Julia Chamot-Rooke

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Natural genetic transformation is widely distributed in bacteria and generally occurs during a genetically programmed differentiated state called competence. This process promotes genome plasticity and adaptability in Gram-negative and Gram-positive bacteria. Transformation requires the binding and internalization of exogenous DNA, the mechanisms of which(More)
The Gram-negative bacterium Neisseria meningitidis asymptomatically colonizes the throat of 10 to 30% of the human population, but throat colonization can also act as the port of entry to the blood (septicemia) and then the brain (meningitis). Colonization is mediated by filamentous organelles referred to as type IV pili, which allow the formation of(More)
Many Gram-negative bacteria use Type I secretion systems, T1SS, to secrete virulence factors that contain calcium-binding Repeat-in-ToXin (RTX) motifs. Here, we present structural models of an RTX protein, RD, in both its intrinsically disordered calcium-free Apo-state and its folded calcium-bound Holo-state. Apo-RD behaves as a disordered polymer chain(More)
The ability of pathogens to cause disease depends on their aptitude to escape the immune system. Type IV pili are extracellular filamentous virulence factors composed of pilin monomers and frequently expressed by bacterial pathogens. As such they are major targets for the host immune system. In the human pathogen Neisseria meningitidis, strains expressing(More)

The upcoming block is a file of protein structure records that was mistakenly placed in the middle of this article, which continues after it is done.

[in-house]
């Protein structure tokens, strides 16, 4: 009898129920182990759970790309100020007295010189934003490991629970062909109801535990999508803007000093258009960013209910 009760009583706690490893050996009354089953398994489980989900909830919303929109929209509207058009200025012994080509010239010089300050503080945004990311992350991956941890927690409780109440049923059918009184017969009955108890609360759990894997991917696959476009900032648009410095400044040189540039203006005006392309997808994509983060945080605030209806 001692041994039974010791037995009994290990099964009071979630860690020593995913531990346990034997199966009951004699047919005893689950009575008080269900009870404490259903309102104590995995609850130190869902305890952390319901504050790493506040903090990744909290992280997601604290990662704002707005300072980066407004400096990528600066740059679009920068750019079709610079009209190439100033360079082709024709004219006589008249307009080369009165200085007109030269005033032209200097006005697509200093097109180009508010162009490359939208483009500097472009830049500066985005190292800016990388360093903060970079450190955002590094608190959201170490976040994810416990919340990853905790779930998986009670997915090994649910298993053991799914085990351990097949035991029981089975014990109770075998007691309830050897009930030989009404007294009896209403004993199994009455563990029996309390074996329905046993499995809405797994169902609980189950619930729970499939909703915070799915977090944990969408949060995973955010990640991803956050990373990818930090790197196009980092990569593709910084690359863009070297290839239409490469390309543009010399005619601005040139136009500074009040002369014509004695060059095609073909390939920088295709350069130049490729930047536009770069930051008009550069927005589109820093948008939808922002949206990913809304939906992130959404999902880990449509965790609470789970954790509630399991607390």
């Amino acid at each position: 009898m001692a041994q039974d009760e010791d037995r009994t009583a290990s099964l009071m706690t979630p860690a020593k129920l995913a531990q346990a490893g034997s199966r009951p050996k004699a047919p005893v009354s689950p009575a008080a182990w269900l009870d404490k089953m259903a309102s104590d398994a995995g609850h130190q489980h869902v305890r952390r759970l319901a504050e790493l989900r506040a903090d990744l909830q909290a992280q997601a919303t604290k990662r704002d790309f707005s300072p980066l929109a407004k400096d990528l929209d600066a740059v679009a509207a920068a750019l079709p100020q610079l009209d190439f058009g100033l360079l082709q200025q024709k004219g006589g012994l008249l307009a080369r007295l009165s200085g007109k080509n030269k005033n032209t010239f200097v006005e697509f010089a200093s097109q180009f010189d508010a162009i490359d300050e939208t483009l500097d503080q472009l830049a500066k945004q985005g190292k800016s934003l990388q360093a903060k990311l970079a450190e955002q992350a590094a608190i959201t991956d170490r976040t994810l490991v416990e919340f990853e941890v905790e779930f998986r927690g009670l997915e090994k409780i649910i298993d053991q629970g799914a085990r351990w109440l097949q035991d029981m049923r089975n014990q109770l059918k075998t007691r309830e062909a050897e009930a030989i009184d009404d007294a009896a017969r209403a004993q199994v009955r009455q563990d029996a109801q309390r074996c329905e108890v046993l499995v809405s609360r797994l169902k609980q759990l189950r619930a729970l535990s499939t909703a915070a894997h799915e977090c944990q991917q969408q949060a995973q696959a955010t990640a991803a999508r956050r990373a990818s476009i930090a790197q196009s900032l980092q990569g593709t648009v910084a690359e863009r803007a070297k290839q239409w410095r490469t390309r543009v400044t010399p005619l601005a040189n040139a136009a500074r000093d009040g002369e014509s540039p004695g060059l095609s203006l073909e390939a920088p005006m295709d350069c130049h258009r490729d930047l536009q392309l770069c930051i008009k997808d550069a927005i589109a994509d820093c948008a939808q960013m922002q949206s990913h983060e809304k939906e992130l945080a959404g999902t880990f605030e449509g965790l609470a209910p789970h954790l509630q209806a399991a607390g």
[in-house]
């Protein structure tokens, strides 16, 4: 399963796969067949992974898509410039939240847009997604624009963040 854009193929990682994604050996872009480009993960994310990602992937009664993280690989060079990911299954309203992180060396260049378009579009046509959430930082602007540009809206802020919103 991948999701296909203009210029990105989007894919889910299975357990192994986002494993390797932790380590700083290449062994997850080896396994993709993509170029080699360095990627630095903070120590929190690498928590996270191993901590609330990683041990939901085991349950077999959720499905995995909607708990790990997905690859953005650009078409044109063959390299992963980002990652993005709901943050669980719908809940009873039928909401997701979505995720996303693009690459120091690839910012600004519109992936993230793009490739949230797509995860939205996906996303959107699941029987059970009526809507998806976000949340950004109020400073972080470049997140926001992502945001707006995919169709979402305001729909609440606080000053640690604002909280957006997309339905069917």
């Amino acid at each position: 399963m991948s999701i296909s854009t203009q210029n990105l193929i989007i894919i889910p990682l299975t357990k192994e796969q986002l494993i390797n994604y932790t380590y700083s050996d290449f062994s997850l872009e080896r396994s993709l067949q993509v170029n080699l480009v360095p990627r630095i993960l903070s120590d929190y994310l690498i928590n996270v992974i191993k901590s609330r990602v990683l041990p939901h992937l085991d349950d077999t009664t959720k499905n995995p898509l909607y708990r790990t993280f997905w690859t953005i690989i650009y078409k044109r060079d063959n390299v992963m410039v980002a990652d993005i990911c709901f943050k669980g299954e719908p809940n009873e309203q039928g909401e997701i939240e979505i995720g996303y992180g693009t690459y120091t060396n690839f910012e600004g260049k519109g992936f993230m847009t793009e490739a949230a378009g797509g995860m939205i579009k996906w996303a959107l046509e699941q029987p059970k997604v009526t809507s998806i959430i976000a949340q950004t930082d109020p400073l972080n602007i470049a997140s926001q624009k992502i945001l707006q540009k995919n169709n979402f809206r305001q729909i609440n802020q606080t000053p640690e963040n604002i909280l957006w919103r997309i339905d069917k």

The success of S. pneumoniae as a major human pathogen is largely due to its remarkable genomic plasticity, allowing efficient escape from antimicrobials action and host immune response. Natural transformation, or the active uptake and chromosomal integration of exogenous DNA during the transitory differentiated state competence, is the main mechanism for(More)
Metal acquisition and intracellular trafficking are crucial for all cells and metal ions have been recognized as virulence determinants in bacterial pathogens. Virulence of the human gastric pathogen Helicobacter pylori is dependent on nickel, cofactor of two enzymes essential for in vivo colonization, urease and [NiFe] hydrogenase. We found that two small(More)
Nicotinic acetylcholine receptors (nAChRs) are one of the most important families in the ligand-gated ion channel superfamily due to their involvement in primordial brain functions and in several neurodegenerative pathologies. The discovery of new ligands which can bind with high affinity and selectivity to nAChR subtypes is of prime interest in order to(More)
Electron capture dissociation (ECD) was studied with doubly charged dipeptide ions that were tagged with fixed-charge tris-(2,4,6-trimethoxyphenyl)phosphonium-methylenecarboxamido (TMPP-ac) groups. Dipeptides GK, KG, AK, KA, and GR were each selectively tagged with one TMPP-ac group at the N-terminal amino group while the other charge was introduced by(More)
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